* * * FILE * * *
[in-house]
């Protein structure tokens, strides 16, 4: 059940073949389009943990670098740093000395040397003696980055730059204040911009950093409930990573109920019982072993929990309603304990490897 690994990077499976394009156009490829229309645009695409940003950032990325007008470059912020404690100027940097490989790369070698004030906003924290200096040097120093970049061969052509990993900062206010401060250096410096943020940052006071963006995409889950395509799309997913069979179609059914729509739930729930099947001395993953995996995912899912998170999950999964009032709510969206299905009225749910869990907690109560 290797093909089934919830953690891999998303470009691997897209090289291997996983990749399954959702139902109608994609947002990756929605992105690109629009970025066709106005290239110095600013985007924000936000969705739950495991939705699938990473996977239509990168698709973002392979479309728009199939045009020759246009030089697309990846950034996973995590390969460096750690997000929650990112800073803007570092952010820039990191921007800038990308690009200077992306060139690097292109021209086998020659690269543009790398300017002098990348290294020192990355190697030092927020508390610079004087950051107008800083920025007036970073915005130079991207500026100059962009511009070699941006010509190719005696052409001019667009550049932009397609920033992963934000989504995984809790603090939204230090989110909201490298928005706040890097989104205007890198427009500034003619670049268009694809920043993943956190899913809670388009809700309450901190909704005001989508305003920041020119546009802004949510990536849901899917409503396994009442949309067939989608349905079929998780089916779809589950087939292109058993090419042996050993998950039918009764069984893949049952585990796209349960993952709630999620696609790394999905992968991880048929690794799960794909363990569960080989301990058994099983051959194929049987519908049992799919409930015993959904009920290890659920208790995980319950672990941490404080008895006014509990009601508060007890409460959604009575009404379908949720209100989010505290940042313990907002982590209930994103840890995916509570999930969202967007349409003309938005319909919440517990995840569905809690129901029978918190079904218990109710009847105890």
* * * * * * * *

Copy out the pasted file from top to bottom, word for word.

[in-house]
């Protein structure tokens, strides 16, 4: 059940073949389009943990670098740093000395040397003696980055730059204040911009950093409930990573109920019982072993929990309603304990490897 690994990077499976394009156009490829229309645009695409940003950032990325007008470059912020404690100027940097490989790369070698004030906003924290200096040097120093970049061969052509990993900062206010401060250096410096943020940052006071963006995409889950395509799309997913069979179609059914729509739930729930099947001395993953995996995912899912998170999950999964009032709510969206299905009225749910869990907690109560 290797093909089934919830953690891999998303470009691997897209090289291997996983990749399954959702139902109608994609947002990756929605992105690109629009970025066709106005290239110095600013985007924000936000969705739950495991939705699938990473996977239509990168698709973002392979479309728009199939045009020759246009030089697309990846950034996973995590390969460096750690997000929650990112800073803007570092952010820039990191921007800038990308690009200077992306060139690097292109021209086998020659690269543009790398300017002098990348290294020192990355190697030092927020508390610079004087950051107008800083920025007036970073915005130079991207500026100059962009511009070699941006010509190719005696052409001019667009550049932009397609920033992963934000989504995984809790603090939204230090989110909201490298928005706040890097989104205007890198427009500034003619670049268009694809920043993943956190899913809670388009809700309450901190909704005001989508305003920041020119546009802004949510990536849901899917409503396994009442949309067939989608349905079929998780089916779809589950087939292109058993090419042996050993998950039918009764069984893949049952585990796209349960993952709630999620696609790394999905992968991880048929690794799960794909363990569960080989301990058994099983051959194929049987519908049992799919409930015993959904009920290890659920208790995980319950672990941490404080008895006014509990009601508060007890409460959604009575009404379908949720209100989010505290940042313990907002982590209930994103840890995916509570999930969202967007349409003309938005319909919440517990995840569905809690129901029978918190079904218990109710009847105890």